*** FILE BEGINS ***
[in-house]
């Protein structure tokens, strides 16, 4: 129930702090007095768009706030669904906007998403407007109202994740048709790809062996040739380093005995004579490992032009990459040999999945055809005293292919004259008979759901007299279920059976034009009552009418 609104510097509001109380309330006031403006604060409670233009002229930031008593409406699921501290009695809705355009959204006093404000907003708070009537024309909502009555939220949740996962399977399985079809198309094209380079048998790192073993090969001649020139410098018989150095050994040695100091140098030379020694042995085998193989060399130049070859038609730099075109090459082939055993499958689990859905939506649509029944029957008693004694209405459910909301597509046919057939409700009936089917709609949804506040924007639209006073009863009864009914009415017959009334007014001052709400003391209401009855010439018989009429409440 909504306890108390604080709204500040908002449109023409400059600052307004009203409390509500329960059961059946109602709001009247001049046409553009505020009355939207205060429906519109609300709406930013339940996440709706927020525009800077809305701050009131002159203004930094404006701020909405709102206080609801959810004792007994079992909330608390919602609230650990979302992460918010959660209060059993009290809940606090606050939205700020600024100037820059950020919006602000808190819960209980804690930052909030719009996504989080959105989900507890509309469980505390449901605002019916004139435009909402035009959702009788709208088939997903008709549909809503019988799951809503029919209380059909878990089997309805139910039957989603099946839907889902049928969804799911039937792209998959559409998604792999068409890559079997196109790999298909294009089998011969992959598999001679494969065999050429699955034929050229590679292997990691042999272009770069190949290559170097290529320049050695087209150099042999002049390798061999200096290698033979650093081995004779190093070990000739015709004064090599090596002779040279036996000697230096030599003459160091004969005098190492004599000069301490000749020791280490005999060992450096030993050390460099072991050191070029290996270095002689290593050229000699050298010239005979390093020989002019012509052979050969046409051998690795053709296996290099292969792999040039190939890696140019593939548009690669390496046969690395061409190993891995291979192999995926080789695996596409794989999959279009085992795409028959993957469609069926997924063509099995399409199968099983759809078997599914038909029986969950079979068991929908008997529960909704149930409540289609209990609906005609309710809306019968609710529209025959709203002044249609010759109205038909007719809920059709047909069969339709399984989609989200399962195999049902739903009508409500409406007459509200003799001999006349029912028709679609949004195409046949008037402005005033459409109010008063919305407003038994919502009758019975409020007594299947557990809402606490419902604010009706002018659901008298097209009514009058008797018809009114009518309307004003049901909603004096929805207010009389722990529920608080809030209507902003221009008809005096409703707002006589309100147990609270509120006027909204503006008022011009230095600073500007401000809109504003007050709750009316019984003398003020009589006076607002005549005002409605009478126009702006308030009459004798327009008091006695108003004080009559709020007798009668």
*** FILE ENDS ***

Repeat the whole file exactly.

[in-house]
């Protein structure tokens, strides 16, 4: 129930702090007095768009706030669904906007998403407007109202994740048709790809062996040739380093005995004579490992032009990459040999999945055809005293292919004259008979759901007299279920059976034009009552009418 609104510097509001109380309330006031403006604060409670233009002229930031008593409406699921501290009695809705355009959204006093404000907003708070009537024309909502009555939220949740996962399977399985079809198309094209380079048998790192073993090969001649020139410098018989150095050994040695100091140098030379020694042995085998193989060399130049070859038609730099075109090459082939055993499958689990859905939506649509029944029957008693004694209405459910909301597509046919057939409700009936089917709609949804506040924007639209006073009863009864009914009415017959009334007014001052709400003391209401009855010439018989009429409440 909504306890108390604080709204500040908002449109023409400059600052307004009203409390509500329960059961059946109602709001009247001049046409553009505020009355939207205060429906519109609300709406930013339940996440709706927020525009800077809305701050009131002159203004930094404006701020909405709102206080609801959810004792007994079992909330608390919602609230650990979302992460918010959660209060059993009290809940606090606050939205700020600024100037820059950020919006602000808190819960209980804690930052909030719009996504989080959105989900507890509309469980505390449901605002019916004139435009909402035009959702009788709208088939997903008709549909809503019988799951809503029919209380059909878990089997309805139910039957989603099946839907889902049928969804799911039937792209998959559409998604792999068409890559079997196109790999298909294009089998011969992959598999001679494969065999050429699955034929050229590679292997990691042999272009770069190949290559170097290529320049050695087209150099042999002049390798061999200096290698033979650093081995004779190093070990000739015709004064090599090596002779040279036996000697230096030599003459160091004969005098190492004599000069301490000749020791280490005999060992450096030993050390460099072991050191070029290996270095002689290593050229000699050298010239005979390093020989002019012509052979050969046409051998690795053709296996290099292969792999040039190939890696140019593939548009690669390496046969690395061409190993891995291979192999995926080789695996596409794989999959279009085992795409028959993957469609069926997924063509099995399409199968099983759809078997599914038909029986969950079979068991929908008997529960909704149930409540289609209990609906005609309710809306019968609710529209025959709203002044249609010759109205038909007719809920059709047909069969339709399984989609989200399962195999049902739903009508409500409406007459509200003799001999006349029912028709679609949004195409046949008037402005005033459409109010008063919305407003038994919502009758019975409020007594299947557990809402606490419902604010009706002018659901008298097209009514009058008797018809009114009518309307004003049901909603004096929805207010009389722990529920608080809030209507902003221009008809005096409703707002006589309100147990609270509120006027909204503006008022011009230095600073500007401000809109504003007050709750009316019984003398003020009589006076607002005549005002409605009478126009702006308030009459004798327009008091006695108003004080009559709020007798009668």